Sensible change is shown on the psychrometric chart as a process lying along the constant humidity ratio as illustrated earlier. The sensible heat equation can be applied to the moist air in the following equation, where Q sensible is equal to the mass of air times 0.24, which is the specific heat of air, and the change in temperature plus the mass of the water vapor times 0.45, the specific heat of the water vapor, and the change in temperature of the air sample. For air conditioning applications, it is common to see the second term for water vapor neglected since it is typically too small to be of any significance and therefore the sensible heat equation for air is sometimes simply shown as Q is equal to 0.24 times the mass of air times the temperature change.
Since air conditioning processes typically involve the flow of air, and because most instrument read the airflow in cubic feet per minute, or CFM, another convenient form of the sensible heat equation is often used. The relationship between mass flow-rate in pounds per hour and CFM is shown here. Pounds per hour times 60 minutes per hour times 1 pound per 13.3 cubic feet of air. This is the specific volume of air at certain conditions. Typically, we use this condition as standard air which is at 68 degrees fahrenheit and 29.92 inches of mercury. We will often here this referred to as standard air condition. Now, substituting into the sensible heat equation, we arrive at the familiar and very useful equation for sensible change of air as Qsis equal to 1.08 times CFM times change in temperature. We will put a dot over the Q to represent that this is an airflow rate and not a mass volume. A latent change is the process of adding or removing moisture without a change in the dry bulb temperature. As noted earlier, a latent change results in the change of the specific enthalpy but not a change in the dry bulb temperature. The rate of water that is added or removed during humidification or dehumidification is shown in the equation Mass flow rate of water is equal to the mass of the air sample times the change in humidity ratio.
On the psychrometric chart, latent change is shown as a vertical line along some dry bulb temperature. As discussed earlier, latent change for moist air results in a change of the enthalpy of the air. In the dehumidification process, heat is removed from the air in order to condense out the water vapor. This can be shown on the psychrometric chart by observing the change in enthalpy during the dehumidification process. The rate of heat removal can be expressed using the enthalpy equation and is shown QLis equal to the mass flow rate of the air times the change in enthalpy which is represented as h2-h1. Please note that in these equation, Maoften with a dot over it to represent flow rate is the mass flow rate of air in pounds per hour. The change in latent heat will be in Btuhs. Enthalpy is represented in Btus per pound.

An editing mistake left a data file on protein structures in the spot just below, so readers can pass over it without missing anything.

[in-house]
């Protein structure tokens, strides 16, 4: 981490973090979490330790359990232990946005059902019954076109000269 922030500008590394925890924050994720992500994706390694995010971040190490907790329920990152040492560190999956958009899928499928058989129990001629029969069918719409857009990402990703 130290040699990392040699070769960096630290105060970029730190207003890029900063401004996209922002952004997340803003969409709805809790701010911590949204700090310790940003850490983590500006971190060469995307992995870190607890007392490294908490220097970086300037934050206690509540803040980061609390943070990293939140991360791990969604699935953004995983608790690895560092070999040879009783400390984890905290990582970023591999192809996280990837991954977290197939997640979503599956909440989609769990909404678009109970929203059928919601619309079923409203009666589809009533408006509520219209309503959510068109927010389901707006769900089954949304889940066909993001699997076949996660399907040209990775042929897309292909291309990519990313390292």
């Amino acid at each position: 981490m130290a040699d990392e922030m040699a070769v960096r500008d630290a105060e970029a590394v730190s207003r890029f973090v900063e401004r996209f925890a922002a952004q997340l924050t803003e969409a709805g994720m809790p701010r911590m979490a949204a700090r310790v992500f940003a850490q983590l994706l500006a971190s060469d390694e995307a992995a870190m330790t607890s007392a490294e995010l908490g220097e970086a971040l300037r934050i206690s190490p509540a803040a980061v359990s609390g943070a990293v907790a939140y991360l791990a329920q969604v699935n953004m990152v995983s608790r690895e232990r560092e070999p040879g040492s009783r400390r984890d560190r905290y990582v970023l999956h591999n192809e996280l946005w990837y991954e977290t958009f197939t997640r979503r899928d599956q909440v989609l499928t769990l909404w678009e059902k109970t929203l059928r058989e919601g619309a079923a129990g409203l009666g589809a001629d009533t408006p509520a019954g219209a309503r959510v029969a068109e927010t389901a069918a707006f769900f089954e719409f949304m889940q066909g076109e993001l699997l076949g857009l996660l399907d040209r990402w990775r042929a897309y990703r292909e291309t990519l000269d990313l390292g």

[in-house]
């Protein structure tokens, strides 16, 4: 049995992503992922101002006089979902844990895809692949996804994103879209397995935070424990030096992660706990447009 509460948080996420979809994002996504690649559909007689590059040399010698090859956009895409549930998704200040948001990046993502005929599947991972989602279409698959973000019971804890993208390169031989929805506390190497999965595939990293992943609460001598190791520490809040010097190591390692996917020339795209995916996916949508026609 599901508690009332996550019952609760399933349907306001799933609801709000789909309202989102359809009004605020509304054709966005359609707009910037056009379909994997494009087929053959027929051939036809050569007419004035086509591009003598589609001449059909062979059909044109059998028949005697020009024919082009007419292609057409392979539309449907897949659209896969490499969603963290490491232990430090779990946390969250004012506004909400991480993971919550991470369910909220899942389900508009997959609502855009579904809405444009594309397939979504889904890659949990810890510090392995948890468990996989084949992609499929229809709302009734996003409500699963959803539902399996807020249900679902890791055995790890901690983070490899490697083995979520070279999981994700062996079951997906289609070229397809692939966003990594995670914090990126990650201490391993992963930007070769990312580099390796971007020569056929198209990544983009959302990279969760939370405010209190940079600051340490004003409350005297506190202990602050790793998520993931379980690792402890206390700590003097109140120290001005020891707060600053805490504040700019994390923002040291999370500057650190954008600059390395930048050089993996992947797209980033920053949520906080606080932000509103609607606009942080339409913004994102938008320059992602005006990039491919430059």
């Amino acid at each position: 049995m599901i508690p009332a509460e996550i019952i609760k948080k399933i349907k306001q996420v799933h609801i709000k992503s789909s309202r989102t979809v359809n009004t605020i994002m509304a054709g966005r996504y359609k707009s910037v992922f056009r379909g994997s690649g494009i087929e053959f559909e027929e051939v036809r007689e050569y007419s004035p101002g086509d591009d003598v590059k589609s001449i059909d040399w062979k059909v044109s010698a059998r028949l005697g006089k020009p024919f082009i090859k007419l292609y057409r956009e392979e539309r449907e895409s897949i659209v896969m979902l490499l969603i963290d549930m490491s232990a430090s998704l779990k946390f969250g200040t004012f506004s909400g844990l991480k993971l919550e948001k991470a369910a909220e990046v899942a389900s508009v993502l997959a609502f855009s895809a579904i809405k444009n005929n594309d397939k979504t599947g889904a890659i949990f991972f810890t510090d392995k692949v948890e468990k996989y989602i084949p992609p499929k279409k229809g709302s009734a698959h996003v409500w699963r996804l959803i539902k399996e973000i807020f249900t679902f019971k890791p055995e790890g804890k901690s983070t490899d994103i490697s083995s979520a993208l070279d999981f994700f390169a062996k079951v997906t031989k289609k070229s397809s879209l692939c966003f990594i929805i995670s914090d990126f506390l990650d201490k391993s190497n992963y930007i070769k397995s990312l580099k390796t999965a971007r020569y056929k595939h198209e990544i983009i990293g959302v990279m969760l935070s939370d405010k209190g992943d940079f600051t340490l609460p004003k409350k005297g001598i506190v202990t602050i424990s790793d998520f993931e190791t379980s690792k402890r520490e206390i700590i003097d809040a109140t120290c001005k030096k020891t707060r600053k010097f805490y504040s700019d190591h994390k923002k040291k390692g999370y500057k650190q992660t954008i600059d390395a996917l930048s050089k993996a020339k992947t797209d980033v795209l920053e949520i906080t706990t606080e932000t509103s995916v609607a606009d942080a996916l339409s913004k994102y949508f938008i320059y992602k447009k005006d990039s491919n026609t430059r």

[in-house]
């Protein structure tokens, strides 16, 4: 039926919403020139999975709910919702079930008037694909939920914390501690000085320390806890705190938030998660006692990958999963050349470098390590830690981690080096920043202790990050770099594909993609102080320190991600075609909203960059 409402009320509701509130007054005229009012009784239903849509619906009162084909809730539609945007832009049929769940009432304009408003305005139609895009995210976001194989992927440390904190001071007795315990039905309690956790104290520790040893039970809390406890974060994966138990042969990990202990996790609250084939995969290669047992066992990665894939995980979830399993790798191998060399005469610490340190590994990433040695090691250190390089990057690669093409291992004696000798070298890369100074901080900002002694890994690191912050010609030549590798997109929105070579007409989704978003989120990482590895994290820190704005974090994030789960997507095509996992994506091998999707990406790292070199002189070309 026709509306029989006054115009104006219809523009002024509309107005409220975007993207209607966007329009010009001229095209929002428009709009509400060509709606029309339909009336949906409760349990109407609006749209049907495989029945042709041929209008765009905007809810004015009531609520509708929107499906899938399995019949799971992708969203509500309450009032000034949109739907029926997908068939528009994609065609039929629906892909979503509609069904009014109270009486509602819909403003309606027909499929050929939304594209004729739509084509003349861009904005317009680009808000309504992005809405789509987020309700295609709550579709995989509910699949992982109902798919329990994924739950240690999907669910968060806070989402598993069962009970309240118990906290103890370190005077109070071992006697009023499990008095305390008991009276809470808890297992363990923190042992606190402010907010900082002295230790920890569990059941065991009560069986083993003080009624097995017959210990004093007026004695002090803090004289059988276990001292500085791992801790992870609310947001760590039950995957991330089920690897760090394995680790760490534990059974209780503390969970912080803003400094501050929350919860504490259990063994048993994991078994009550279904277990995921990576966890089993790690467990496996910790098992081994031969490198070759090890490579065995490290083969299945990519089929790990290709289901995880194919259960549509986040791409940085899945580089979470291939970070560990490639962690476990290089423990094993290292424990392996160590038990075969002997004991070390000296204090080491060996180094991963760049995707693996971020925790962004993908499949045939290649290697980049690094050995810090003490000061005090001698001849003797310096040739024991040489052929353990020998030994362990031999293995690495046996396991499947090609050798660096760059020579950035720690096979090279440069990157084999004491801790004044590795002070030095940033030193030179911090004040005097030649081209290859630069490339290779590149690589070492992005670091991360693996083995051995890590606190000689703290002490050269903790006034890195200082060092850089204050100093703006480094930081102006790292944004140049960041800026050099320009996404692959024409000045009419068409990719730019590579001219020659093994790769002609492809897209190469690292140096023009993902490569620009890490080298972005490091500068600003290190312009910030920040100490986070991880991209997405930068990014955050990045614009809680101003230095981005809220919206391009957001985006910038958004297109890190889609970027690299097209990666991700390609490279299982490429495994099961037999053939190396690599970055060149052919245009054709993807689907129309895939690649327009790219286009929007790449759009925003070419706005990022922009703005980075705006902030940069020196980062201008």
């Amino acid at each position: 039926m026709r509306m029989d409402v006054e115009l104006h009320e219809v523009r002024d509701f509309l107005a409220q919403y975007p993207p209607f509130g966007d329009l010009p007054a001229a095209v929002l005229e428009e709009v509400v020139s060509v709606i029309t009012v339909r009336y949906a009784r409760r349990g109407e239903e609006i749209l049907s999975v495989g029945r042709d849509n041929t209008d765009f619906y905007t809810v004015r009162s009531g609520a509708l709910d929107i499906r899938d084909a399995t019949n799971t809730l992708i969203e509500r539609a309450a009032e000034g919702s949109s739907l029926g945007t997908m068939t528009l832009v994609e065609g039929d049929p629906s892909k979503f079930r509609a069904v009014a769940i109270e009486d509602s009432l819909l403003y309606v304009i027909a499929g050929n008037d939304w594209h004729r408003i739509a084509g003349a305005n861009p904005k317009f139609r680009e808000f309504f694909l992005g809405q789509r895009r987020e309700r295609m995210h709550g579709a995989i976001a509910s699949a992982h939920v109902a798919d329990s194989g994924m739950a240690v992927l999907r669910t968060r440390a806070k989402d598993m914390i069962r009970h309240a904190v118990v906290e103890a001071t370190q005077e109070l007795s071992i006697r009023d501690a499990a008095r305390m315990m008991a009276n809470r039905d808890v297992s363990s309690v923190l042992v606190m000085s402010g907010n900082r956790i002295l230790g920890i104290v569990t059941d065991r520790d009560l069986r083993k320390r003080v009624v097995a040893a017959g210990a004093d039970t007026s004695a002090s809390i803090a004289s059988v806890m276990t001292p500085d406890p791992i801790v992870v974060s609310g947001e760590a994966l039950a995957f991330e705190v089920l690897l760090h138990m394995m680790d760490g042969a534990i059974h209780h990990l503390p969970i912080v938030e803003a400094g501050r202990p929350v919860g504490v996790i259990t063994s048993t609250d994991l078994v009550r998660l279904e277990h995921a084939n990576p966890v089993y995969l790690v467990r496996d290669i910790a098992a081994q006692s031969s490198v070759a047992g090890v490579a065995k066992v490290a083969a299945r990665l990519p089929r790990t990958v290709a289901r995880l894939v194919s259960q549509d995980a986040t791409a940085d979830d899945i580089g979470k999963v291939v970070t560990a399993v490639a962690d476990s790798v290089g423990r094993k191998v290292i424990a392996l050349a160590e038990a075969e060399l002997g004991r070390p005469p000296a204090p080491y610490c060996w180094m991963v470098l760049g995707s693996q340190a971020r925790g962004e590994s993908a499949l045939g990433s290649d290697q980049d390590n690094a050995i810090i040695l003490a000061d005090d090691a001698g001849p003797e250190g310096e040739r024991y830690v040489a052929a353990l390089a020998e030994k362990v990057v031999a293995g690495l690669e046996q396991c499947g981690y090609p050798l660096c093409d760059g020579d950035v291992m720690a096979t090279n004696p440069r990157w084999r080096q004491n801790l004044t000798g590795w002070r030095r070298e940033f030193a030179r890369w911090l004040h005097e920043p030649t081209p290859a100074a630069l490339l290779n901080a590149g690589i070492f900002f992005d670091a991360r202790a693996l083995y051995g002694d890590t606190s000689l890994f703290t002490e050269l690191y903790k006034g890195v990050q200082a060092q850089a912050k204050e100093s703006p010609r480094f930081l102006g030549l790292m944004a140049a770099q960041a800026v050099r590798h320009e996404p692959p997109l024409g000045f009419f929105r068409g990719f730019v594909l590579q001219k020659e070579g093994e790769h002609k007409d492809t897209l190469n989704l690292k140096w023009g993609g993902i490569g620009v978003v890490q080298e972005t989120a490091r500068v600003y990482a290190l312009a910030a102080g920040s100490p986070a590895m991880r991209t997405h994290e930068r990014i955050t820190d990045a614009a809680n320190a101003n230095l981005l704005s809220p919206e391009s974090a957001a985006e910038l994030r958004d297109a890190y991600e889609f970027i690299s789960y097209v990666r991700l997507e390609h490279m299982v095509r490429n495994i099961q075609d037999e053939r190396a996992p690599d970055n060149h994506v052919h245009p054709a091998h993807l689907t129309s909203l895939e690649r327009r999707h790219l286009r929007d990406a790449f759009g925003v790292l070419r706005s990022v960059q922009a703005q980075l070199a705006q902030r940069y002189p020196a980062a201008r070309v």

It is very common in air conditioning systems for the air to undergo both sensible and latent change. These processes may occur separately or simultaneously but in either case the analysis uses both the sensible and latent heat equations. The total heat removed or added is the sum of the latent change and the sensible change. This can be demonstrated on the psychrometric chart. Dehumidification and sensible cooling occur frequently in air conditioning systems. Air that pasess over cooling coil will often cool to the point that water vapor condenses out so that the air is both cooled and dehumidified. The sensible change is the horizontal line as shown here. The latent change is represented by a vertical line along the dry bulb temperature. The total change is the sum of the change in enthalpy of both the sensible and the latent changes.
Evaporative cooling is a process that is very special cooling and dehumidification process that deserves a detailed discussion in itself. Evaporative cooling occurs frequently in air conditioning systems. Two noted examples are cooling tower applications and evaporative cooler. In evaporative cooling, a noticeable change occurs in the air stream. The dry bulb temperature of the air decreases even though no external cooling source is used. Evaporative cooling is an adiabatic process, meaning it is a process in which there is no change in the total heat content. In addition, evaporative cooling is a constant enthalpy process. So if this is true, then how does the cooling effect occur? The cooling effect comes from the evaporation of the water into the airstream. Evaporation is a latent process that requires heat, which comes from the airstream. It is an adiabatic process because in this process there is an exchange of heat within the air mixture. The sensible heat decrease is the same as the increase in latent heat and the net effect is that there is no heat added or removed from the air stream. In addition, it is observed that the wet bulb temperature of the air stream does not change during this process.